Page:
Republican voters supported Donald Trump in the primaries for many reasons, but one of them was to “burn it down,” a sentiment directed, in part, at the Republican Party and especially its establishment.

If the worst comes to pass, the people who care about the party and its traditional ideals will be left to sift through the ashes. While the arsonist will be back up at Trump Tower, looking out, as always, for his bottom line and the main chance.

Rich Lowry can be reached via e-mail: comments.lowry@nationalreview.com.

More in Opinion

Nurse Sherra Pritchard gives Madyson Knudsen a bandage at the Kenai Public Health Center after the 10-year-old received her first COVID-19 vaccine on Friday, Nov. 5, 2021. (Camille Botello/Peninsula Clarion)
Alaska Voices: A mom’s and pediatrician’s perspective on COVID-19 vaccines for children

I want to see children and their parents who have yet to get vaccinated roll up their sleeves.

Gavel (Courtesy photo)
Opinion: The foolish men claiming self-defense

It’s not just misguided teenagers carrying guns who find themselves in trouble with the law.

Larry Persily (Peninsula Clarion file)
Opinion: State defends its right to cut nonexistent taxes

This from a state that has no property tax on homes or businesses, only on the oil industry.

Dr. Jay Butler, former chief medical officer for the State of Alaska, is seen in this undated photo. (Courtesy photo)
Alaska Voices: Feeling grateful this Thanksgiving for the COVID vaccines

The COVID vaccines remain our strongest tool in combating the pandemic and helping us return to our lives and the things we love and cherish.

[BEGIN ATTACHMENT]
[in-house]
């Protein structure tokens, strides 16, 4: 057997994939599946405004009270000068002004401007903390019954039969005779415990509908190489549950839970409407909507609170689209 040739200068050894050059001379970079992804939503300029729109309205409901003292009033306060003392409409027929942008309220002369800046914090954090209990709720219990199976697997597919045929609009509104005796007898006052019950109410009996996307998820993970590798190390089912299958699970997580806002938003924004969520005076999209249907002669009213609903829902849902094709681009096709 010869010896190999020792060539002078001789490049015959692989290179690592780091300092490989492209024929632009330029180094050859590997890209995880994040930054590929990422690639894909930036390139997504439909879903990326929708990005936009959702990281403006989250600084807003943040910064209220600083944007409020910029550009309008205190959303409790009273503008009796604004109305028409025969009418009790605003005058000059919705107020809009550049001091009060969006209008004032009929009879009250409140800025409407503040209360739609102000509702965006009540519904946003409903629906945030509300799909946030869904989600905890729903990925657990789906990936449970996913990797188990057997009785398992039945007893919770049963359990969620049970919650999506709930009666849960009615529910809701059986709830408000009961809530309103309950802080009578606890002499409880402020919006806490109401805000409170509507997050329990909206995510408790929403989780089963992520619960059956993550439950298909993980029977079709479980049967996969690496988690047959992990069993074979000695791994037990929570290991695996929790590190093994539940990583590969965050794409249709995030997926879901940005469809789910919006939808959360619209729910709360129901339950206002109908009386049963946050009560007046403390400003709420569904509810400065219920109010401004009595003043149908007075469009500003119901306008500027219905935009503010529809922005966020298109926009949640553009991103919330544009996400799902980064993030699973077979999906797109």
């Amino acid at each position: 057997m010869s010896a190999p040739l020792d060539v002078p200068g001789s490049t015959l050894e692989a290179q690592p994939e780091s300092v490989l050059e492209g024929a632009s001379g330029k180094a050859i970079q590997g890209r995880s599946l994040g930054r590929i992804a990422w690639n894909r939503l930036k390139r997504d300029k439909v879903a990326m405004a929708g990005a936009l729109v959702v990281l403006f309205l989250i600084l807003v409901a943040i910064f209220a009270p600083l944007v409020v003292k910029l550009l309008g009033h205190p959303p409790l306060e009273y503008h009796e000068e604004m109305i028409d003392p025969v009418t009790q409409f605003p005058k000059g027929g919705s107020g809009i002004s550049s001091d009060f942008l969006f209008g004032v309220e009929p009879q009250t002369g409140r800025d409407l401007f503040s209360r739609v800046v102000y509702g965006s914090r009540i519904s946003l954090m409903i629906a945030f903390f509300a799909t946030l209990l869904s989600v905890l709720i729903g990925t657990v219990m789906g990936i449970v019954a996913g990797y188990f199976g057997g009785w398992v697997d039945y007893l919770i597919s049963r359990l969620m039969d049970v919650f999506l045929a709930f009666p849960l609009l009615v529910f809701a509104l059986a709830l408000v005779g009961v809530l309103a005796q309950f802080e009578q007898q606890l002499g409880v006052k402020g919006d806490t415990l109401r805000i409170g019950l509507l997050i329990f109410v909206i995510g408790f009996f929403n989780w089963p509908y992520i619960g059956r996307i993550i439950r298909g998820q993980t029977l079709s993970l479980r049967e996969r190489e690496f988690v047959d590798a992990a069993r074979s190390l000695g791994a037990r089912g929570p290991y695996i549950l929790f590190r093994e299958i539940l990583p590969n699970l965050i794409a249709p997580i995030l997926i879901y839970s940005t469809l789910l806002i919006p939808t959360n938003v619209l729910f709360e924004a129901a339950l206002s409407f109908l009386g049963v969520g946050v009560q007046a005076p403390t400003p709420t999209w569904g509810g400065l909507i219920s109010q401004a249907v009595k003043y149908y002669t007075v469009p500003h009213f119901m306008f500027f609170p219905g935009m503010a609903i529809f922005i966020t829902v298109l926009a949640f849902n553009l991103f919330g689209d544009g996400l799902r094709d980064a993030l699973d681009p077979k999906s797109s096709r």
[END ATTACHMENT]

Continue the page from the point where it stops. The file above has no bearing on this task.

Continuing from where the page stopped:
A resident casts their vote in the regular municipal election Tuesday, Oct. 6, 2020 at the Kenai Peninsula Fairgrounds in Ninilchik, Alaska. (Photo by Megan Pacer/Homer News)
Voices of the Peninsula: All votes matter

In the beginning, only property-holding white men could vote.

Cristen San Roman. (Photo provided)
Point of View: Is management of Cook Inlet catered to special interest groups?

If these fish are so at risk, why is BOEM able to move forward with lease sale 258?

Homer Foundation
Point of View: Grateful for the hidden ‘good’

Gratitude: Noun The state of being grateful; thankfulness. The state or quality… Continue reading

Homer High School Principal Douglas Waclawski. (Photo provided)
Point of View: What is Homer High School about?

What I consider Homer High’s strength is that we are a place for learning.

UAA Chancellor Sean Parnell. (courtesy photo)
Alaska Voices: Invent your future at UAA

At UAA we’re providing the tools to help students of all ages and skills chart a new course forward.

A registered nurse prepares a COVID-19 vaccine at the pop-up clinic on the Spit on May 27. (Photo by Sarah Knapp/Homer News)
Alaska Voices: Vaccination is the still best protection from COVID-19

The Alaska State Medical Association encourages you to protect yourselves and your community from preventable illness by getting recommended vaccines.

(Ben Hohenstatt / Juneau Empire File)
The sad diminishment of Rep. Don Young

Young seems afraid to demand his party leader defend the dignity of the institution he loves.

A “Vote Here” sign is seen at the City of Kenai building on Monday, Sept. 21, 2020, in Kenai, Alaska. (Clarion file)
Alaska Voices: Restore our strong campaign donation limits

Without campaign spending limits, the ideal of one person, one vote is no longer really true.